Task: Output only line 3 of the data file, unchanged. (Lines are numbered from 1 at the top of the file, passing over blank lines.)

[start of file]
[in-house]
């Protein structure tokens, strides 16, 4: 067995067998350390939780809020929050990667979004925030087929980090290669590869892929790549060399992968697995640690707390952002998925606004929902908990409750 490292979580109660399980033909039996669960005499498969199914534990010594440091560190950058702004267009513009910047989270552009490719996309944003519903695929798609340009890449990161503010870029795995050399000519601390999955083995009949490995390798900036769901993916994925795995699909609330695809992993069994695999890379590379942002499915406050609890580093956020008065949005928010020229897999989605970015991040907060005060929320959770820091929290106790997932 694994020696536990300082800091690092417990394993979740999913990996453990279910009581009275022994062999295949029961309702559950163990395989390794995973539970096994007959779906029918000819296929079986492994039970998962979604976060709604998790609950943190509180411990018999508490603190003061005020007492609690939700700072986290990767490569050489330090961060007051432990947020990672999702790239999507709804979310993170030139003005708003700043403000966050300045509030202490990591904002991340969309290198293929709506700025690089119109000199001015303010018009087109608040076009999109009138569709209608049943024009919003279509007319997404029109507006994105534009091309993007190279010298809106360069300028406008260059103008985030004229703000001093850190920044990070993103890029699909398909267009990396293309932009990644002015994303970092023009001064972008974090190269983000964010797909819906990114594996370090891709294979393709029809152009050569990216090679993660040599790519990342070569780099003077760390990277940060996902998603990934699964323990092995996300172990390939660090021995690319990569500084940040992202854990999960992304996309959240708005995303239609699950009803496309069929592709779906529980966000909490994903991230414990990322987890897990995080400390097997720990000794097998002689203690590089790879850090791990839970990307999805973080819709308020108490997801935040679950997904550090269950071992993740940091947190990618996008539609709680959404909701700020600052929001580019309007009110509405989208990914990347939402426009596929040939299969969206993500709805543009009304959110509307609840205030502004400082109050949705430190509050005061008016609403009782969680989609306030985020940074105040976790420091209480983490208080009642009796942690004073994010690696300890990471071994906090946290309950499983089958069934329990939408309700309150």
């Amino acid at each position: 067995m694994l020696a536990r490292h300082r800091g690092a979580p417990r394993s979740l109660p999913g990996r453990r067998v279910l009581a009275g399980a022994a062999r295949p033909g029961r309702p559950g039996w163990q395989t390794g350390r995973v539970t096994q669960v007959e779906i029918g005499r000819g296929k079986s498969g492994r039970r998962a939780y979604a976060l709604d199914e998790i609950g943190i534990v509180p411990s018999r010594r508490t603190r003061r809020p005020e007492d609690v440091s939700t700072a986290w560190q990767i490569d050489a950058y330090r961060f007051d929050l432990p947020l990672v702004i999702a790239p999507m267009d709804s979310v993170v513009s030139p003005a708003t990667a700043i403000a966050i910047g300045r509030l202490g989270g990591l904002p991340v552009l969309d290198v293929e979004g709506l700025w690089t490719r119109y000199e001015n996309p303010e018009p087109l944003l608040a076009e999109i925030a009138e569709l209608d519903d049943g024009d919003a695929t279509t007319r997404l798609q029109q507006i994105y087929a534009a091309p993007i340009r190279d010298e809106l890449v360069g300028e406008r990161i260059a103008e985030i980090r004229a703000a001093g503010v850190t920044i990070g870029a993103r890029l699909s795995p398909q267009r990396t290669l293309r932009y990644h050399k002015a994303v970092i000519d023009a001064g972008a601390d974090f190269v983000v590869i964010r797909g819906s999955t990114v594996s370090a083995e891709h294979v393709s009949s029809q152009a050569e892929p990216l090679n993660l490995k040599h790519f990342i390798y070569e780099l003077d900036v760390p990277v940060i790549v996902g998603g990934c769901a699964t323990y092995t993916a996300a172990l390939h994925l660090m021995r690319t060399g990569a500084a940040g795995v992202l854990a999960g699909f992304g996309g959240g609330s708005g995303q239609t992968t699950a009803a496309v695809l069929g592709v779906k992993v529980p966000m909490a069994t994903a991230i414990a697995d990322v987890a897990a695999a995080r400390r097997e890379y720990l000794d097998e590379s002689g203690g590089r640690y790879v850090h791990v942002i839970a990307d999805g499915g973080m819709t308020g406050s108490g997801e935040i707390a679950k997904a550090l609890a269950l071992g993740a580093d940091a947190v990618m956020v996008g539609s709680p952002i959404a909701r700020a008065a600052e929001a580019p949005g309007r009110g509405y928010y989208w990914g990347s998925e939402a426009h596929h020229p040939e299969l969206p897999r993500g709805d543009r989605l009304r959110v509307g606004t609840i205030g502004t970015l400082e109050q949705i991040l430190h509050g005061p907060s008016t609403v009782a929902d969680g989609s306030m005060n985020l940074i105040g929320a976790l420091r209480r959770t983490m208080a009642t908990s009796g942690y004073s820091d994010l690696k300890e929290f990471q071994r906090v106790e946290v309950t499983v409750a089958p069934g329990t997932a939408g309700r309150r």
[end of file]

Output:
């Amino acid at each position: 067995m694994l020696a536990r490292h300082r800091g690092a979580p417990r394993s979740l109660p999913g990996r453990r067998v279910l009581a009275g399980a022994a062999r295949p033909g029961r309702p559950g039996w163990q395989t390794g350390r995973v539970t096994q669960v007959e779906i029918g005499r000819g296929k079986s498969g492994r039970r998962a939780y979604a976060l709604d199914e998790i609950g943190i534990v509180p411990s018999r010594r508490t603190r003061r809020p005020e007492d609690v440091s939700t700072a986290w560190q990767i490569d050489a950058y330090r961060f007051d929050l432990p947020l990672v702004i999702a790239p999507m267009d709804s979310v993170v513009s030139p003005a708003t990667a700043i403000a966050i910047g300045r509030l202490g989270g990591l904002p991340v552009l969309d290198v293929e979004g709506l700025w690089t490719r119109y000199e001015n996309p303010e018009p087109l944003l608040a076009e999109i925030a009138e569709l209608d519903d049943g024009d919003a695929t279509t007319r997404l798609q029109q507006i994105y087929a534009a091309p993007i340009r190279d010298e809106l890449v360069g300028e406008r990161i260059a103008e985030i980090r004229a703000a001093g503010v850190t920044i990070g870029a993103r890029l699909s795995p398909q267009r990396t290669l293309r932009y990644h050399k002015a994303v970092i000519d023009a001064g972008a601390d974090f190269v983000v590869i964010r797909g819906s999955t990114v594996s370090a083995e891709h294979v393709s009949s029809q152009a050569e892929p990216l090679n993660l490995k040599h790519f990342i390798y070569e780099l003077d900036v760390p990277v940060i790549v996902g998603g990934c769901a699964t323990y092995t993916a996300a172990l390939h994925l660090m021995r690319t060399g990569a500084a940040g795995v992202l854990a999960g699909f992304g996309g959240g609330s708005g995303q239609t992968t699950a009803a496309v695809l069929g592709v779906k992993v529980p966000m909490a069994t994903a991230i414990a697995d990322v987890a897990a695999a995080r400390r097997e890379y720990l000794d097998e590379s002689g203690g590089r640690y790879v850090h791990v942002i839970a990307d999805g499915g973080m819709t308020g406050s108490g997801e935040i707390a679950k997904a550090l609890a269950l071992g993740a580093d940091a947190v990618m956020v996008g539609s709680p952002i959404a909701r700020a008065a600052e929001a580019p949005g309007r009110g509405y928010y989208w990914g990347s998925e939402a426009h596929h020229p040939e299969l969206p897999r993500g709805d543009r989605l009304r959110v509307g606004t609840i205030g502004t970015l400082e109050q949705i991040l430190h509050g005061p907060s008016t609403v009782a929902d969680g989609s306030m005060n985020l940074i105040g929320a976790l420091r209480r959770t983490m208080a009642t908990s009796g942690y004073s820091d994010l690696k300890e929290f990471q071994r906090v106790e946290v309950t499983v409750a089958p069934g329990t997932a939408g309700r309150r």